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  3. A.PROMPTreply

    Love this post and it is sad how much we miss by discounting our younger and our elders. Somewhere along the line I got wise and figured out that my grandmother was a walking history book and totally loved soaking up all her stories of days gone by. That’s carried over into my life outside of the family and I’ll always choose an older person to converse with given the choice. Children, they are definitely where it’s at as far as reclaiming the magic in how you look at things…..Going between the two is a great life balance.

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    1. George Post author

      Thank you, and yes it is sad. Sometimes we get lucky, as you did, and are able to take advantage of the wealth of information that our parents or grandparents have stored inside them. Unfortunately, some never get that opportunity or realize too late what they missed. Thank you for your comment and for visiting.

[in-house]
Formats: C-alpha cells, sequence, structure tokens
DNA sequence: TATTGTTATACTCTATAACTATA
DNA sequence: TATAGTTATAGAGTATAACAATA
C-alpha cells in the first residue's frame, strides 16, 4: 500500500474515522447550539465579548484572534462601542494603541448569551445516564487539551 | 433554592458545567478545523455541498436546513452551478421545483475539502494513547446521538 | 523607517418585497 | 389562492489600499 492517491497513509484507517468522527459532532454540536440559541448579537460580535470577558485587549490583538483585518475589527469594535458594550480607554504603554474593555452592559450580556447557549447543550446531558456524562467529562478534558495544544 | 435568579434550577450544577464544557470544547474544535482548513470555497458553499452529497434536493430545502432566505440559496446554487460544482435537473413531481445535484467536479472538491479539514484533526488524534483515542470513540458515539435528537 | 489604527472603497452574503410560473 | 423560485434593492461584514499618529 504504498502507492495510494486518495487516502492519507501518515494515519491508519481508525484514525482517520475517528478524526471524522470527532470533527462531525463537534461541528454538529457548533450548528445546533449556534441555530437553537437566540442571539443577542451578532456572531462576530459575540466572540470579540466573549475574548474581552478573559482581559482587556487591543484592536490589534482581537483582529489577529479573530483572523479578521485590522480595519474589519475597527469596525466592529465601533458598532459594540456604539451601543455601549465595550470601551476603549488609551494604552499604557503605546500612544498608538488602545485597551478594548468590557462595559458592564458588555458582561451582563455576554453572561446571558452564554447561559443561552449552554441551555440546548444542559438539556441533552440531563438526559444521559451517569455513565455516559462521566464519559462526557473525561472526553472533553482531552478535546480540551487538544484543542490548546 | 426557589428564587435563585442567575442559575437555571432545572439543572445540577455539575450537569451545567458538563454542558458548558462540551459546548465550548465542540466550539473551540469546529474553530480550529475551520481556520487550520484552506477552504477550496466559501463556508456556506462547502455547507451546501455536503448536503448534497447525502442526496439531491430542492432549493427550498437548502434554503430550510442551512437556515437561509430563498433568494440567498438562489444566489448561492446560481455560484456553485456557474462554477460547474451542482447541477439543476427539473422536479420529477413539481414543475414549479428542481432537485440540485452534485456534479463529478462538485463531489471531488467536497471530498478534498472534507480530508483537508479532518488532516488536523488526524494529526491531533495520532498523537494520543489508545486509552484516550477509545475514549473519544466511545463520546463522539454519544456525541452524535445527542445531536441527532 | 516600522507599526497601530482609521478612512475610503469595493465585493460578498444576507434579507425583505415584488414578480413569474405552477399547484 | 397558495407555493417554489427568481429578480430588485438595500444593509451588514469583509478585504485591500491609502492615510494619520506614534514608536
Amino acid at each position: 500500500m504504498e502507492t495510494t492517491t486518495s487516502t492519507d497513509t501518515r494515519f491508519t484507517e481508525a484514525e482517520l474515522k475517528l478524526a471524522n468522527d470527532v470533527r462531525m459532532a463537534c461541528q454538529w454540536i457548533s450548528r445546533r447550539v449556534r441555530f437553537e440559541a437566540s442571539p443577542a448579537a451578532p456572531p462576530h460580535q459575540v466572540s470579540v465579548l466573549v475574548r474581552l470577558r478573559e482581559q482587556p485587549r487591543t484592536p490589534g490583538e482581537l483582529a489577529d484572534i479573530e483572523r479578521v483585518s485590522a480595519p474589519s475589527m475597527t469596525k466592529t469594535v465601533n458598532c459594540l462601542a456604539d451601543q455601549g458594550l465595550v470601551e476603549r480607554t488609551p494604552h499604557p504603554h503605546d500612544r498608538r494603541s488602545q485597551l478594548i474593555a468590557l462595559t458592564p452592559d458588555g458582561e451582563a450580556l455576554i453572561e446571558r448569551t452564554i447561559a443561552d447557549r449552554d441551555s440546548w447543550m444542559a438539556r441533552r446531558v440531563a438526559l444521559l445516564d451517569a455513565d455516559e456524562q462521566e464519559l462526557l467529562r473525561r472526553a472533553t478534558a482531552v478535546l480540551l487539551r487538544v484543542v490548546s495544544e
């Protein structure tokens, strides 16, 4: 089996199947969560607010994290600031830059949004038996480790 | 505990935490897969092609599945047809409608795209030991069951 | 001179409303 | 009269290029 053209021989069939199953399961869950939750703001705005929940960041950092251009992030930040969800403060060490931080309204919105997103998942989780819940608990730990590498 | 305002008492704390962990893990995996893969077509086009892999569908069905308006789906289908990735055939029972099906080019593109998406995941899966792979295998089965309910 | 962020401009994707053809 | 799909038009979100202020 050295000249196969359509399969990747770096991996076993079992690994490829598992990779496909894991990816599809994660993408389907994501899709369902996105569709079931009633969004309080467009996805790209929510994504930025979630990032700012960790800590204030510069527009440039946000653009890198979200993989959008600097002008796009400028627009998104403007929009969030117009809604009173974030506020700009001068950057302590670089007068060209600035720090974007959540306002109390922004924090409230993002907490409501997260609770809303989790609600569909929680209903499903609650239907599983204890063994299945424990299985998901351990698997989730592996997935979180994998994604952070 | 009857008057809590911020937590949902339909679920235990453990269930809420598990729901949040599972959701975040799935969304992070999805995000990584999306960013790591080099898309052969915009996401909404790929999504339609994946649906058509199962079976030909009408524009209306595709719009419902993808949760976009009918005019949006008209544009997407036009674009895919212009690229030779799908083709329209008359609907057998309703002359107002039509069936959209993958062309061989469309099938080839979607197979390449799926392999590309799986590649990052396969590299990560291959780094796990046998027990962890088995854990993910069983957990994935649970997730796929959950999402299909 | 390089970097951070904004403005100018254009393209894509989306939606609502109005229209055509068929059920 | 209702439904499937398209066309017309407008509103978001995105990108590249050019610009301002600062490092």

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  4. uju

    Poignant words, George. We learn so much from children when we bother to pay attention to them; so small, innocent and yet wise. When Jesus spoke about being as children to make heaven, i believe he means we should connect with our abilities to trust, live freely and master forgiveness.

    Beautiful piece.

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    1. George Post author

      I agree uju. Children are God’s gift of joy and understanding. While we find ourselves blessed with the happiness they provide, there are so many things they can teach us each day, If only we would listen.

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  5. Mindy

    I think many people could learn a lesson from this! Your grandson has a great outlook on life, and I think it’s unfortunate we often move through life without appreciating what is before us. Nice post, George 🙂

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  6. fillyourownglass